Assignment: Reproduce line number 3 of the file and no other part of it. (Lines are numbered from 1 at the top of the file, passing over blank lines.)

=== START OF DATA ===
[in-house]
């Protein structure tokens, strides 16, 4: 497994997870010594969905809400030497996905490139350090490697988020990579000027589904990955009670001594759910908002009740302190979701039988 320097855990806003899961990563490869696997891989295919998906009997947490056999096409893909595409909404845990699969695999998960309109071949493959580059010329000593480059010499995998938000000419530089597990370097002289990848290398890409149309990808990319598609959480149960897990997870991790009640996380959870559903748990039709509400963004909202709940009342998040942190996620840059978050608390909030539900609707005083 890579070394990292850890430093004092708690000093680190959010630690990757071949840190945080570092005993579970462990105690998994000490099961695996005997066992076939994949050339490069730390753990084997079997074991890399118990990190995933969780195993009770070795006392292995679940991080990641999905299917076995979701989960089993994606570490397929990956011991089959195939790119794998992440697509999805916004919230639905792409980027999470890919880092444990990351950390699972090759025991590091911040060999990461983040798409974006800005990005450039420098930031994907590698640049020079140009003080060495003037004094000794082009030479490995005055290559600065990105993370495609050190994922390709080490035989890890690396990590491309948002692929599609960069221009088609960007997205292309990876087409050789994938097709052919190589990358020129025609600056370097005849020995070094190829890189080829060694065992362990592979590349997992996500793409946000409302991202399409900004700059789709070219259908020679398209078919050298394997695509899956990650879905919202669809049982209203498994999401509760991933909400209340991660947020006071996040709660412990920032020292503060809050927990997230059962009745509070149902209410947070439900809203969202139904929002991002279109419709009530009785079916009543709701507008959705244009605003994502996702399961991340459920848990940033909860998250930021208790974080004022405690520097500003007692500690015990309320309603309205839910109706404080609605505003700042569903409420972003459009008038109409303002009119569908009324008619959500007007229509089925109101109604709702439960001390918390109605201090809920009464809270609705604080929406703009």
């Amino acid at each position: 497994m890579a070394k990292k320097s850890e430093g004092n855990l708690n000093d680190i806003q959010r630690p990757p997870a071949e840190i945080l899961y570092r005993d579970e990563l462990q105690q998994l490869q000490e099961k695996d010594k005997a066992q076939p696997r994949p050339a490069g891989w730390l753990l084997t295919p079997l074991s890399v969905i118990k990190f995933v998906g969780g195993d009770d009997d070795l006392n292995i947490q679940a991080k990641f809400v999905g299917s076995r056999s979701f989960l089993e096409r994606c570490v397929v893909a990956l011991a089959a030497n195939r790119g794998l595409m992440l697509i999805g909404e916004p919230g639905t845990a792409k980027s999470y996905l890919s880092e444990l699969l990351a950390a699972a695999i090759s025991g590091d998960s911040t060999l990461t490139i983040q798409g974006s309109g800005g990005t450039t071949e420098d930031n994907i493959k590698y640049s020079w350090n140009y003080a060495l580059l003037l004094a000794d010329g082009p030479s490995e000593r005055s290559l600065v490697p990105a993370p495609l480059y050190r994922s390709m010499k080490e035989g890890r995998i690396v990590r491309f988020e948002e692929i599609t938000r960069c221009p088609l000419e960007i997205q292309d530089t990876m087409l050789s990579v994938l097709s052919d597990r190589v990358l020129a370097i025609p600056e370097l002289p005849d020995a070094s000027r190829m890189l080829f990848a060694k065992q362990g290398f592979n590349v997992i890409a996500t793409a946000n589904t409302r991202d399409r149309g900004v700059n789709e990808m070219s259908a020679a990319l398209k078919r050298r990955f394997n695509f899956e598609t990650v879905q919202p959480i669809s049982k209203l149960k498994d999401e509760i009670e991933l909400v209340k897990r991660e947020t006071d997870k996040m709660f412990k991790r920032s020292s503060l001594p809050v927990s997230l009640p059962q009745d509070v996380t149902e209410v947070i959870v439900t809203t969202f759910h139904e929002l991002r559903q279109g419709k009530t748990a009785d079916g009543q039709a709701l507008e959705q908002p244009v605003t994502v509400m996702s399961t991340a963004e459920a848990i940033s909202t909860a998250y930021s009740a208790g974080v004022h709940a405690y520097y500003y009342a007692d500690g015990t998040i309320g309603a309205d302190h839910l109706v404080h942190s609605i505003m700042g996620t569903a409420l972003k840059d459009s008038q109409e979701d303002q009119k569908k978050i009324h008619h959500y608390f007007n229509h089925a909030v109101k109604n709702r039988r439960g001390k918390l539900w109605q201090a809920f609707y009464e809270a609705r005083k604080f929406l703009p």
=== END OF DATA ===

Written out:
């Amino acid at each position: 497994m890579a070394k990292k320097s850890e430093g004092n855990l708690n000093d680190i806003q959010r630690p990757p997870a071949e840190i945080l899961y570092r005993d579970e990563l462990q105690q998994l490869q000490e099961k695996d010594k005997a066992q076939p696997r994949p050339a490069g891989w730390l753990l084997t295919p079997l074991s890399v969905i118990k990190f995933v998906g969780g195993d009770d009997d070795l006392n292995i947490q679940a991080k990641f809400v999905g299917s076995r056999s979701f989960l089993e096409r994606c570490v397929v893909a990956l011991a089959a030497n195939r790119g794998l595409m992440l697509i999805g909404e916004p919230g639905t845990a792409k980027s999470y996905l890919s880092e444990l699969l990351a950390a699972a695999i090759s025991g590091d998960s911040t060999l990461t490139i983040q798409g974006s309109g800005g990005t450039t071949e420098d930031n994907i493959k590698y640049s020079w350090n140009y003080a060495l580059l003037l004094a000794d010329g082009p030479s490995e000593r005055s290559l600065v490697p990105a993370p495609l480059y050190r994922s390709m010499k080490e035989g890890r995998i690396v990590r491309f988020e948002e692929i599609t938000r960069c221009p088609l000419e960007i997205q292309d530089t990876m087409l050789s990579v994938l097709s052919d597990r190589v990358l020129a370097i025609p600056e370097l002289p005849d020995a070094s000027r190829m890189l080829f990848a060694k065992q362990g290398f592979n590349v997992i890409a996500t793409a946000n589904t409302r991202d399409r149309g900004v700059n789709e990808m070219s259908a020679a990319l398209k078919r050298r990955f394997n695509f899956e598609t990650v879905q919202p959480i669809s049982k209203l149960k498994d999401e509760i009670e991933l909400v209340k897990r991660e947020t006071d997870k996040m709660f412990k991790r920032s020292s503060l001594p809050v927990s997230l009640p059962q009745d509070v996380t149902e209410v947070i959870v439900t809203t969202f759910h139904e929002l991002r559903q279109g419709k009530t748990a009785d079916g009543q039709a709701l507008e959705q908002p244009v605003t994502v509400m996702s399961t991340a963004e459920a848990i940033s909202t909860a998250y930021s009740a208790g974080v004022h709940a405690y520097y500003y009342a007692d500690g015990t998040i309320g309603a309205d302190h839910l109706v404080h942190s609605i505003m700042g996620t569903a409420l972003k840059d459009s008038q109409e979701d303002q009119k569908k978050i009324h008619h959500y608390f007007n229509h089925a909030v109101k109604n709702r039988r439960g001390k918390l539900w109605q201090a809920f609707y009464e809270a609705r005083k604080f929406l703009p």